Dum Maaro DumRohan Sippy's 'Dum Maaro Dum' is high on the style quotient- new editing techniques, original transitions, smart dissolve effects, the overall production quality is great. While the packaging is slick, the thriller starts well but fails to maintain the momentum.
Simplistically the plot revolves around the drug racket in Goa and ACP Vishnu Kamath (Abhishek Bachchan) is sent to clean-up the mess. But there are other layers that unfold as the story progresses — every character has a troubled past and its interesting how each of them inadvertently become an integral part of the narrative. None of the characters are a mere prop in the story but are inextricably linked to the plot and to each other.
Prateik plays Lorry, a good student who wants to go to the U.S. to pursue higher studies. When his girlfriend gets the visa and he fails to get funding for his education abroad, Lorry gets desperate. He takes a shortcut to go abroad but life takes an unexpected turn and veers out of control. Prateik appears naturally flustered and essays the role with genuine vulnerability.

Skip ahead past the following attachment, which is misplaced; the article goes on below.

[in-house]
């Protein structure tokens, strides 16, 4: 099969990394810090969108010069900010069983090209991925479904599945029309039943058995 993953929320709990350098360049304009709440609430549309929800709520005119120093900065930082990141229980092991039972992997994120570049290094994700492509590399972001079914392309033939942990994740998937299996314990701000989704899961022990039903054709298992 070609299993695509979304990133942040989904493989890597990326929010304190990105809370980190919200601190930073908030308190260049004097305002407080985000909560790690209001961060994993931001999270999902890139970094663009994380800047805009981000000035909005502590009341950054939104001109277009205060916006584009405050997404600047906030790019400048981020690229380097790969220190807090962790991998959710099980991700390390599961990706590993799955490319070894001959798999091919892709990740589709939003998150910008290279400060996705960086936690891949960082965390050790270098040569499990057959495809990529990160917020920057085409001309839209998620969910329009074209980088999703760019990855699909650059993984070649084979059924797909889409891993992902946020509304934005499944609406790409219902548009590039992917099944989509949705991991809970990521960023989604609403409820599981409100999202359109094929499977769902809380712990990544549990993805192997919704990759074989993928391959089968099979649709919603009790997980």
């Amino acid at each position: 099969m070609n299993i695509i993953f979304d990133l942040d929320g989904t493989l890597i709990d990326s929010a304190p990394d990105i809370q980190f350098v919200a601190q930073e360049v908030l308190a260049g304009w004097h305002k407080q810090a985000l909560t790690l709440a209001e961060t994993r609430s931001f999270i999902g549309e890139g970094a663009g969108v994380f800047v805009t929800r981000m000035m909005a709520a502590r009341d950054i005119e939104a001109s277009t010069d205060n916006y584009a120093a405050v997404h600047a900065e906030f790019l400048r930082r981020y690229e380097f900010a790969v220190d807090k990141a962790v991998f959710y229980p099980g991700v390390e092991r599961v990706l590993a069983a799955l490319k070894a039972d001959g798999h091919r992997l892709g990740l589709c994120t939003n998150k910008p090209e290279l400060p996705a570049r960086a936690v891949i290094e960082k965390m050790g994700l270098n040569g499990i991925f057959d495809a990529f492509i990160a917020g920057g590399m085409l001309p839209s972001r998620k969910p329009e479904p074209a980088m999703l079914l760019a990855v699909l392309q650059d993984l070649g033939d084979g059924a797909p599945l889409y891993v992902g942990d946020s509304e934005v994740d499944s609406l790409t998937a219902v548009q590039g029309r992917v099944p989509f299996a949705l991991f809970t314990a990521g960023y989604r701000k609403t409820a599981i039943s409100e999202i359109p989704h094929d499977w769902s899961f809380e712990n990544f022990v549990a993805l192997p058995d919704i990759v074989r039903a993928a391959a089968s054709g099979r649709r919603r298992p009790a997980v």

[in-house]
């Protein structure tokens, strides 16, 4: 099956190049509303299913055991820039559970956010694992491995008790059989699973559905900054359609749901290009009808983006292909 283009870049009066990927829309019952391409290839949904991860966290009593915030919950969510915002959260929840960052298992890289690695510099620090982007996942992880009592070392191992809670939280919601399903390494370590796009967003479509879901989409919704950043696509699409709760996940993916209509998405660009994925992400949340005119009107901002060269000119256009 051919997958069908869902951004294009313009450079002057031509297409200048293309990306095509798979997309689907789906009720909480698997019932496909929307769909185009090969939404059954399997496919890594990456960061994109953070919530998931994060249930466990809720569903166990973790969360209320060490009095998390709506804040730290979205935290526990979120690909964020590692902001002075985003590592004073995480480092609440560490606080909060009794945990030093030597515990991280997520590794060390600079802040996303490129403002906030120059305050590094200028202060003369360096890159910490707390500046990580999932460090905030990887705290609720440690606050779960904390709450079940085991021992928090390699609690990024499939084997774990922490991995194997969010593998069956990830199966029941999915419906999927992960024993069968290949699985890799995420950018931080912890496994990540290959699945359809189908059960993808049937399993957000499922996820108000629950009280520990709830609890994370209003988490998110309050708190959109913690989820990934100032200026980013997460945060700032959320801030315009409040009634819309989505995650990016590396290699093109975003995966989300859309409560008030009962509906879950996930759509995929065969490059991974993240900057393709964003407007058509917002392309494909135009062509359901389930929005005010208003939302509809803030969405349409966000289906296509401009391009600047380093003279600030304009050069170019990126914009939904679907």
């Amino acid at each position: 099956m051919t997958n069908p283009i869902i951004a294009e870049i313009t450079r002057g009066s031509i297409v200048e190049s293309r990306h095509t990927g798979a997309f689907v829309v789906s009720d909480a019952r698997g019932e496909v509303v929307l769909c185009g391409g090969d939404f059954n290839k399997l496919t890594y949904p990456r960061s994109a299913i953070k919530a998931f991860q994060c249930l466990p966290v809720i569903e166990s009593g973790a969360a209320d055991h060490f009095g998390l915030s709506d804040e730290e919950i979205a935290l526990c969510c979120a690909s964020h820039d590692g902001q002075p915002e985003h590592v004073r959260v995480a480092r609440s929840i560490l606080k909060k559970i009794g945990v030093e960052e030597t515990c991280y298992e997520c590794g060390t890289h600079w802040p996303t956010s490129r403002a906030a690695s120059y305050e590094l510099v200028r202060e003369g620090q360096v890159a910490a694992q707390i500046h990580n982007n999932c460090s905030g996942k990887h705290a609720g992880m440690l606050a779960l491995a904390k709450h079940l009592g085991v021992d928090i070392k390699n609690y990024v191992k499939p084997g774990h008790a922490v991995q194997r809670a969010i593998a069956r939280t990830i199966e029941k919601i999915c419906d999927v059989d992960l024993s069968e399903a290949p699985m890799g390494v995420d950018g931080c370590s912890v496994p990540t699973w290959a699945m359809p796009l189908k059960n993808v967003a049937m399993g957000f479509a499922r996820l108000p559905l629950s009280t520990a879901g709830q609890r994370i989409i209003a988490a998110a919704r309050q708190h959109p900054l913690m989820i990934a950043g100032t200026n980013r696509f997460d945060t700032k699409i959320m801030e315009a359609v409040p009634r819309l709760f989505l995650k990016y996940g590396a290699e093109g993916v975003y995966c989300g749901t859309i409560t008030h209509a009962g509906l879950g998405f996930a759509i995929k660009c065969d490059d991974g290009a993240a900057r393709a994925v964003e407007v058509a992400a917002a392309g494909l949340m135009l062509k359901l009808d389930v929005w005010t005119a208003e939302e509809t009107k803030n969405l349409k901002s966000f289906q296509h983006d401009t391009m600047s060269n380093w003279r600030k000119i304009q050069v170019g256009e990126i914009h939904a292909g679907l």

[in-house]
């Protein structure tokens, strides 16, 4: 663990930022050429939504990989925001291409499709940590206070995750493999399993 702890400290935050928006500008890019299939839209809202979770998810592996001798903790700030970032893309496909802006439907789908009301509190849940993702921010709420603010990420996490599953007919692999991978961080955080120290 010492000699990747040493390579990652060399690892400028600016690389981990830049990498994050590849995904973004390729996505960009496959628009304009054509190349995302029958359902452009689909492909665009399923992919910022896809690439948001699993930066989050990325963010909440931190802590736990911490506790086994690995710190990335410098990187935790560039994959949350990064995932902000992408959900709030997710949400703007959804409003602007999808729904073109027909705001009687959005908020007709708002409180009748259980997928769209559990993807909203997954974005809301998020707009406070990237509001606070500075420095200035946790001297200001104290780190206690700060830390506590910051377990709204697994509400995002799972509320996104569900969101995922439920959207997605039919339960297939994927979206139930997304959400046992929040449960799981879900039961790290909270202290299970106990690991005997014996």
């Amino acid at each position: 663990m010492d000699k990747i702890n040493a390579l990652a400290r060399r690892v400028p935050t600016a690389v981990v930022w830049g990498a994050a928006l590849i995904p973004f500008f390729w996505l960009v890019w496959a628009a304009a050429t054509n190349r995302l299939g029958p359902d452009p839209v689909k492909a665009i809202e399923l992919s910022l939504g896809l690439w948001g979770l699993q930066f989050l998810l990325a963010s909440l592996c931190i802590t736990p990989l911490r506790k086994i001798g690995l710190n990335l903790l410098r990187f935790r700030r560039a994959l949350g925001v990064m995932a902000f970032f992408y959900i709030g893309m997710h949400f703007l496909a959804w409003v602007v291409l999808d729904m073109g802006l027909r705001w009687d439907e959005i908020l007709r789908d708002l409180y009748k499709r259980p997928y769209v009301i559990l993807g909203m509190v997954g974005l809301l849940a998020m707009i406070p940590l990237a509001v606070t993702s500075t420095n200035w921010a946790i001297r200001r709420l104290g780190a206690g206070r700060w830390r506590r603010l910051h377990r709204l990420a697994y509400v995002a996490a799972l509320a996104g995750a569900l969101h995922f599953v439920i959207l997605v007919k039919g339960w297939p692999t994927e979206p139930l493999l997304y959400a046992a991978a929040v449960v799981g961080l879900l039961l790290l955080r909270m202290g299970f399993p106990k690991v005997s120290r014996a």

Vishnu Kamath is a man with a troubled past and is a ruthless cop looking for redemption. This might be one of the better performances by Abhishek in recent times but his portrayal still lacks the intensity that the character demands. Zoe (Bipasha) aspires to make it big but life has different plans for her. Bipasha manages to do her little part with ease. The real discovery however is Telugu star, Rana Daggubati who makes his Hindi film debut. His raw intensity and inner turmoil add depth to his character, the restless and conflicted local musician DJ Joki.
The director saves Deepika's item number for the last but as was evident from the promos, it doesn't really deliver the oomph factor. Rohan Sippy creates the right canvas, but fails to keep his promise of producing an "edgy thriller". The climax definitely disappoints.
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You can also read Kunal's review here.